It is hard to argue that growing up with many privileges and an expectation that college would be completed contributed to his half and stepsiblings’ successes, and the opposite meant more struggles for his full siblings. So why are parents veering away from traditional family structures?

Family Values Change With Society

There are several reasons. As more children grow up in single-parent homes, they are more likely than not to then raise their own children in such homes, because it is their “norm.” Also, it has become much more acceptable to be a parent who is divorced or was never married at all. As society’s views change on how families should be comprised, many people have become more liberal in their beliefs on family structures. Finally, as more opportunities develop for women in the workforce, many find that they don’t need a male breadwinner; they can fill that function themselves.

However, while these aren’t bad reasons for becoming a single parent, it is impossible to be everything for a little human. Having help is usually a good thing, and the traditional family unit, in which one parent serves chiefly as caregiver and one is principally the breadwinner allows both of the parents to focus on excelling at one role or the other. Thus, this can be beneficial if the parents have a healthy relationship with each another.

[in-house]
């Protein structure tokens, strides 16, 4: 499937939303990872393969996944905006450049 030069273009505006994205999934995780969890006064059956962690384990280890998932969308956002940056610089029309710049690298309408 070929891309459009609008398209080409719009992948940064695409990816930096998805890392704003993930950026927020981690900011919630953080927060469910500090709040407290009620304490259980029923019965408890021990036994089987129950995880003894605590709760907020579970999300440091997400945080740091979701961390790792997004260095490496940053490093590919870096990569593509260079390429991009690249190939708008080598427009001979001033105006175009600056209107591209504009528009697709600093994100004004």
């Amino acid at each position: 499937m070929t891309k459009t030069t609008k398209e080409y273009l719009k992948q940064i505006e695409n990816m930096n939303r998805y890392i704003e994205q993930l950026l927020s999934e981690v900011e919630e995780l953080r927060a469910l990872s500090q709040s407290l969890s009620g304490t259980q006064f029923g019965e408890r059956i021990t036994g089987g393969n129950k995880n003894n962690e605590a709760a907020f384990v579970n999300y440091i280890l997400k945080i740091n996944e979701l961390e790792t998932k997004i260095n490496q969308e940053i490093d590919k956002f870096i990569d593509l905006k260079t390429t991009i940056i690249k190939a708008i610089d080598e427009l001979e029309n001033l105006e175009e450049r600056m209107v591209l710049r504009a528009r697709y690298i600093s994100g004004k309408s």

Families Come In All Different Sizes

In a perfect world, every child grows up with both a full-time mother and a full-time father. However, every family is different. Having an unhealthy or unhappy relationship (whether emotional, physical, or both) is far more detrimental to a child than demonstrating to your child the strength and self-respect to leave that unhealthiness and raise your child on your own.

While it would be nice if every child was raised by both loving parents, single parents do a great job in many families at playing both roles. It may be that both parents are caring and capable, but they just weren’t good together. Divorce restructures families, causing more single-parent families. But that doesn’t mean that these are sad, unhealthy environments. Many parents do a fantastic job of co-parenting; they just can’t live with each other.

The point is that families come in all different sizes. There is no right answer, just what is right for you and your family.

Learn more about collaborative divorce. Follow Open Palm Law.

Need advice now? Contact Joryn!

About this week’s author, Lori Skipper.

Lori received her Juris Doctor with honors from the University of Florida Levin College of Law in December 2004, from which she graduated with honors. Proud to be a Florida Gator, Lori had also attended the UF as an undergraduate, graduating with honors with a Bachelor of Science in Psychology, as well as a Minor in Education. Choosing her law school focus early, as a student member of the Virgil B. Hawkins Civil Clinic, Lori assisted indigent clients with family law issues.